|PPCCJ Editorial: HP-42 (1981)|
Message #1 Posted by Ernie Malaga on 11 Mar 2002, 1:13 a.m.
I read the following Editorial in the PPCCJ (V8N1P4, Jan/Feb 1981). Comments?
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by Richard Nelson (1)
From PPCCJ, V8N1P4 (Jan/Feb 1981)
The HP-41C was announced 19 months ago. Its power and capability caught TI without a competing product "on the shelf," and they are rushing a new TI-59 replacement to market as fast as they can. The introduction of a new top-of-the-line PPC from TI will cause users to focus on the future of PPCs. The HHC Sharp PC1211, soon to be available in the U.S., adds a new dimension to the PPC vs. HHC discussion. The PC 1211, even though it is slow and has too little memory to be a serious computer -- see box -- has the features of extended accuracy numerical functions that have been the mainstray of PPCs. If future machines follow this trend, the HHC will absorb the PPC. If this is indeed true, there will never be an HP-42. HP PPC history will be recorded as 65-67-41, two generations of products.
The question is, do we want, do we need, a product that continues along the design trends that the 65-67-41 have set? I, for one, believe that we need and want an HP-42. Here are a few thoughts on the 42 and its general features.
* The 42 should carry on the tradition of the PPC. It should have full alpha capability, but its design should emphasize the numerical processing of data. In computer terminology, it should be scientific rather than business.
* The 42 should retain a key-to-function keyboard operation. Prefix, shift, and fully assignable keys should be the guiding philosophy. A full keyboard is OK, typing for alpha is OK, but one- or two-key, machine functions, should be designed in. Typing SIN for sin is not acceptable. This convenience PPC users are accustomed to will require new keyboard designs. Keyboards have been static for 5 years, yet this is the primary man/machine input interface.
* The 42 should provide increased numeric handling capability. Full logic compares; data packing; full functions like quotient/remainder instead of MOD; characteristic/mantissa operations; digit rotate, invert; and Register Block operations such as exchange, increment, move, rotate, extremes, sum, statistics, sort, etc.
* The 42 should be micro-programmable in that the user may allocate memory stacks and registers as he wishes. Subroutine levels, argument ranges, program/data, etc. could be restructured by the user under program control. The basic machine would be structured and disciplined like the 41, but a lower-level capability would exist for the skilled programmer.
* The 42 should be a _programmer's_ machine. It will be up to the _programmer_ to make the machine a user's machine. The 41C is _not_ a programmer's machine; it is a compromise to appeal to the layman. The 42 should not be a raw microprocessor where every bit must be managed by the programmer. It should have a higher-level user calculator language, but not a computer language that manages everything for you.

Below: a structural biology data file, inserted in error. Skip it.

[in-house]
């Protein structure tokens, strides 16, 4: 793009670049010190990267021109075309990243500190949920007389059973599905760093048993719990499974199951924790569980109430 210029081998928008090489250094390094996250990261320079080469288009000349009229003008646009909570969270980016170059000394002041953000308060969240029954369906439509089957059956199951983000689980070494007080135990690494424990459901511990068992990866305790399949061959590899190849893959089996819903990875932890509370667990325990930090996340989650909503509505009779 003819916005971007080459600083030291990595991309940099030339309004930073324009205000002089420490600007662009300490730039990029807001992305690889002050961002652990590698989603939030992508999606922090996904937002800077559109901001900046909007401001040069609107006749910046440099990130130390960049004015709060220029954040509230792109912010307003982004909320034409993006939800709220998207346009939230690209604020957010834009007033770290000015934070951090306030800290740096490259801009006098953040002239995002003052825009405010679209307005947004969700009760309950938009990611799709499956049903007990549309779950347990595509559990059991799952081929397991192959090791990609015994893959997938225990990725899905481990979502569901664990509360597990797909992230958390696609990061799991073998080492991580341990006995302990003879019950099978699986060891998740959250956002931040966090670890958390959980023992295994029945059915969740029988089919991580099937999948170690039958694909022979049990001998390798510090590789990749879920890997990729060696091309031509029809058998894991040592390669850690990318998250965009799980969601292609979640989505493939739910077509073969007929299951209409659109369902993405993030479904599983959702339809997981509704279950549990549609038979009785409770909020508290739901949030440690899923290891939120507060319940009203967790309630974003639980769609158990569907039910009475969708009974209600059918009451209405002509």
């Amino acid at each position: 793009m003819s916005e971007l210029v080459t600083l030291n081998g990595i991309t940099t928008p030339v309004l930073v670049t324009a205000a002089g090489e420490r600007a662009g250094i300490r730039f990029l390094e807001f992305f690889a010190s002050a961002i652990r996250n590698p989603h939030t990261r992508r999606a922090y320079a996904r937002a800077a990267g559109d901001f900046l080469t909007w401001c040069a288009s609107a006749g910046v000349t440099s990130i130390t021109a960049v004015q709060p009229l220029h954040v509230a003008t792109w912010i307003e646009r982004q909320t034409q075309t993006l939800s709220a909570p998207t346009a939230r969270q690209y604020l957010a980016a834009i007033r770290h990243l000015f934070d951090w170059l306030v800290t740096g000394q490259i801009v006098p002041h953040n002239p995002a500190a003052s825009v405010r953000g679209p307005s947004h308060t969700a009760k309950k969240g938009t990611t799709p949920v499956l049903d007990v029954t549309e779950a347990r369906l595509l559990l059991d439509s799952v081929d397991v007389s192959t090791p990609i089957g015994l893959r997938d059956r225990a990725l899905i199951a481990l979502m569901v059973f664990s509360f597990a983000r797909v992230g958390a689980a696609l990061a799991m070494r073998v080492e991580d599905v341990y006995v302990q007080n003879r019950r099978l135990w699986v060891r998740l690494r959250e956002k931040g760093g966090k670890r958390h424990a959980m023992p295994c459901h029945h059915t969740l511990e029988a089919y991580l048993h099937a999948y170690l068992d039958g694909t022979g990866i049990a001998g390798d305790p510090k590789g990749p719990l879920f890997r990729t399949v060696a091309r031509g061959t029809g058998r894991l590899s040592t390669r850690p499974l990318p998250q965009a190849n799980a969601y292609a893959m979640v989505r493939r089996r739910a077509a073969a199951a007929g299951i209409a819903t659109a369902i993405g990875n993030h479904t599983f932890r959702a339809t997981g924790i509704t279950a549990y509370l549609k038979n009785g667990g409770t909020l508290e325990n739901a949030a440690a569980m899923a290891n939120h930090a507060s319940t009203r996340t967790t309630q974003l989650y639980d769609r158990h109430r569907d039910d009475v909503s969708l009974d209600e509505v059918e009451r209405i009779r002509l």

* The 42 should be functionally built upon the 65-67-41 "logic," but should break free from the obsolete architecture of the HP-35. The 42 should be a mainframe that is capable of communicating with other peripherals as a system just like the 41.
* The 42 microprogramming capability should provide for a programmable clock rate so the user can trade off power consumption for speed if he desires. It _must_ be crystal controlled so time becomes a dimension for the programmer to manage if this is the optimum solution.
* The 42 must be hardware alterable. EPROM capability must be designed in the machine, and it should be hand held and operated. Perhaps an extended keyboard could be a peripheral for "full" microprogrammability.
* The 42 should be a shirt pocket machine in the PPC tradition.
The HP-41C was probably designed as a 5-year product. Its life is 1/3 over. The 42 should be well into the product definition stage. If it is not, perhaps we, the users, should "design our own" here, in the pages of the Journal. I know Bill Kolb believes in the 42. Perhaps a design team could be assembled to oversee various aspects of the design. A "42" column could be run each issue with the various group leaders coordinating readership input. Members could take charge of such aspects as math functions, data handling functions, keyboard layout, instruction syntax, etc., etc.
If we are to get an RPN-like machine in the future, we will have to make the manufacturers aware of our desires, otherwise we will have to live with BASIC, a desktop machine, and the inconvenience of spelling out the function instead of pressing a key.